Small African country bordering Ghana, Burkina Faso and Benin. Became independent in 1960 from a France-administered United Nations trusteeship. Its economy is mostly dependent on agriculture.

The German colony of Togoland, formed in 1894, was divided between Britain and France in 1914 as League of Nations trusts. The British region became part of neighbouring Ghana on independence in 1957. The French region became independent in 1960 as Togo, with Sylvanus Olympio as president.

Olympio was killed in an attempted coup d'etat in January 1963, the first post-independence African leader to suffer this fate. I have several times seen it written that the Togo coup was the first in post-independence Africa, but this ignores General Ibrahim Abboud's coup in Sudan in 1958. Olympio was killed taking refuge in the grounds of the US embassy; and his killer was a young officer called Etienne Eyadema.

Nicolas Grunitzky succeeded Olympio and was president from 1963 to 1967, when Eyadema and Kleber Dadjo led a successful coup. Dadjo became "president of the commission for national reconciliation". After a couple of months Eyadema replaced him and was president for almost forty years after, having survived retiring from the military and winning elections as a "civilian" ahem.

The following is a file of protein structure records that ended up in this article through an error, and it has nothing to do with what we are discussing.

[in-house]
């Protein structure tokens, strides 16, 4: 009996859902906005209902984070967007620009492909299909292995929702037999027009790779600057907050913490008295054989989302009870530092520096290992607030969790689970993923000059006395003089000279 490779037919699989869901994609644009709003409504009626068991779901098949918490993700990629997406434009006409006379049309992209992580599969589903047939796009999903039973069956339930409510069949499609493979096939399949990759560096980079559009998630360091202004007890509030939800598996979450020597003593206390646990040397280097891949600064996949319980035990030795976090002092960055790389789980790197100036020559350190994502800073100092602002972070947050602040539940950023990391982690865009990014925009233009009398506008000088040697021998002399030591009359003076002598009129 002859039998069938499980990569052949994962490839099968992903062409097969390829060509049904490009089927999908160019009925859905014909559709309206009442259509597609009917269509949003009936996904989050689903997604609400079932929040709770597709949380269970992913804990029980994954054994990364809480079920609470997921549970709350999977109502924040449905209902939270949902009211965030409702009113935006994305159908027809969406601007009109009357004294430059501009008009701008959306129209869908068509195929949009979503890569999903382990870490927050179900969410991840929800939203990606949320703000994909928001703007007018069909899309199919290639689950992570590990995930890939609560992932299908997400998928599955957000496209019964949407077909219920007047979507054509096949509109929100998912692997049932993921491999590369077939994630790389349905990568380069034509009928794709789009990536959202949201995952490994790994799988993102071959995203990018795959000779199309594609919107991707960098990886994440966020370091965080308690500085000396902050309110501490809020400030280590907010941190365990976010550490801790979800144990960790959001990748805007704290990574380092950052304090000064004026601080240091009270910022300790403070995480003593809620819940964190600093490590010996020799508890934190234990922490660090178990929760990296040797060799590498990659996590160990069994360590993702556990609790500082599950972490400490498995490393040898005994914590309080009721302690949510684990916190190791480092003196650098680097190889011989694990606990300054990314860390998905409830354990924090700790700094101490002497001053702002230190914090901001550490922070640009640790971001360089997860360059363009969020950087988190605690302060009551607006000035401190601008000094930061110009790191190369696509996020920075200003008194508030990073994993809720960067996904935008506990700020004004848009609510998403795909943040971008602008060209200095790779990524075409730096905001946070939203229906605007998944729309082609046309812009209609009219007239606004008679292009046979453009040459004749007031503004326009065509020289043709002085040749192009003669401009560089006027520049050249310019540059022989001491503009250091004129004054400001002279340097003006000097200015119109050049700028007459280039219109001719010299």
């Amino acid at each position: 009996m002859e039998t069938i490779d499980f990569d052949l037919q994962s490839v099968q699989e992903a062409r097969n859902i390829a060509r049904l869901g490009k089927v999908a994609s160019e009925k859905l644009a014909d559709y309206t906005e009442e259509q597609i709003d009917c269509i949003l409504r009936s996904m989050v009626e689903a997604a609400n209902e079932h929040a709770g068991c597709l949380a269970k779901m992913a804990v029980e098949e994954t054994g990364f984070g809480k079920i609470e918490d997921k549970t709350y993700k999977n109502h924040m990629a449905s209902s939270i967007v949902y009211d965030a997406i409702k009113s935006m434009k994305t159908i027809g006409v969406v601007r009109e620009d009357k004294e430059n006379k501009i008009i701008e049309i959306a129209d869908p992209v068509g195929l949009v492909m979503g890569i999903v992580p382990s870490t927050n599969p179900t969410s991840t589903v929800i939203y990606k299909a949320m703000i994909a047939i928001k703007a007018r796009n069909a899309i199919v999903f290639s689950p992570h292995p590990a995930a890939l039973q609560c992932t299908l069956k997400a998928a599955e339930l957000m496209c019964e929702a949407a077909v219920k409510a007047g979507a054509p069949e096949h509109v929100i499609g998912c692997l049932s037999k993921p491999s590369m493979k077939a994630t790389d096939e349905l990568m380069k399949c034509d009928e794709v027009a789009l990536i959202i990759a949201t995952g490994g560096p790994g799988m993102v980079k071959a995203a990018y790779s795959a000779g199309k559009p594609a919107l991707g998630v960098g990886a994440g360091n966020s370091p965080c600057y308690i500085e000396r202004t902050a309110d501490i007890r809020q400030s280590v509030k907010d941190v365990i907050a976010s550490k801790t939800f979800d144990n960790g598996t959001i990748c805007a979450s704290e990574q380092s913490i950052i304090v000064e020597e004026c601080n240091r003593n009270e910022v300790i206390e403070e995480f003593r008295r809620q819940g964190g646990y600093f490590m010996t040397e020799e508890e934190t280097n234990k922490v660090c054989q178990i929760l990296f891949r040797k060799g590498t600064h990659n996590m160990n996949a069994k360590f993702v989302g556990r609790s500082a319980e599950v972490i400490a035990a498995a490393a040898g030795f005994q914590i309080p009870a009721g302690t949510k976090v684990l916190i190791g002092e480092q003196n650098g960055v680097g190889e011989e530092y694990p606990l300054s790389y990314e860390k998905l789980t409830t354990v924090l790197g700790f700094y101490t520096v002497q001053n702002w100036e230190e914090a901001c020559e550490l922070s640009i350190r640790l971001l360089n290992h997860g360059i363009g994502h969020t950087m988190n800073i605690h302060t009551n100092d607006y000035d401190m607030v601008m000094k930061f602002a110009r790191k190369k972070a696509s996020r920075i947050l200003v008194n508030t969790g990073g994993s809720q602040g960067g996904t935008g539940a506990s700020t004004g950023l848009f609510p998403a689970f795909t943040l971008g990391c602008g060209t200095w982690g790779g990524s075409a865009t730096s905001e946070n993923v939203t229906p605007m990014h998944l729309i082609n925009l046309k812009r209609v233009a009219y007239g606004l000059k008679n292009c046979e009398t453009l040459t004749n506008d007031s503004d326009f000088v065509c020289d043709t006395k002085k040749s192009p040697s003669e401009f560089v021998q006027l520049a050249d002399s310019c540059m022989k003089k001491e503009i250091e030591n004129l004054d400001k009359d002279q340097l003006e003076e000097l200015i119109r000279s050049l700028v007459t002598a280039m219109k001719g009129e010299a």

When the authenticity jag swept Africa (especially Zaïre, Chad, and Equatorial Guinea) around 1975, Etienne became Gnassingbe. He died in February 2005 and his son Faure Gnassingbe was declared president.

Togo, a dog owned by Leonhard Seppala during The 1925 Serum Run to Nome. Seppala described Togo as a "Genius", a "Nautral born leader" who's "great speed and endurance" seemed boundless. Togo and Balto were not a part of the same team, as the total Serum Run consisted of more than a dozen sled dog teams.

Togo led 93 miles of the serum run from Nenana, Alaska, to Nome, Alaska. He was 12 years old at the start of the run, and lead the team over more miles than any other leader and team. Togo didn't receive much credit, because he didn't mush the serum into Nome, but is regarded by most Alaskans as the real hero. The serum being delivered was for a deadly child's illness called diptheria. After the serum run, Togo developed arthritis and was retired.

Togo lived as a stud in Maine and was put to sleep at the age of 16 by Seppala in 1929, who then had him mounted. His remains became apart of an exhibit of championship dogs at Yale University, but he was later returned to Alaska where he's on display at the Iditarod's Wasilla Headquarters. Shortly before his death, he recieved his recognition at Madison Square Garden in New York City in front of 20,000 spectators.

Additional information provided by Chiisuta.

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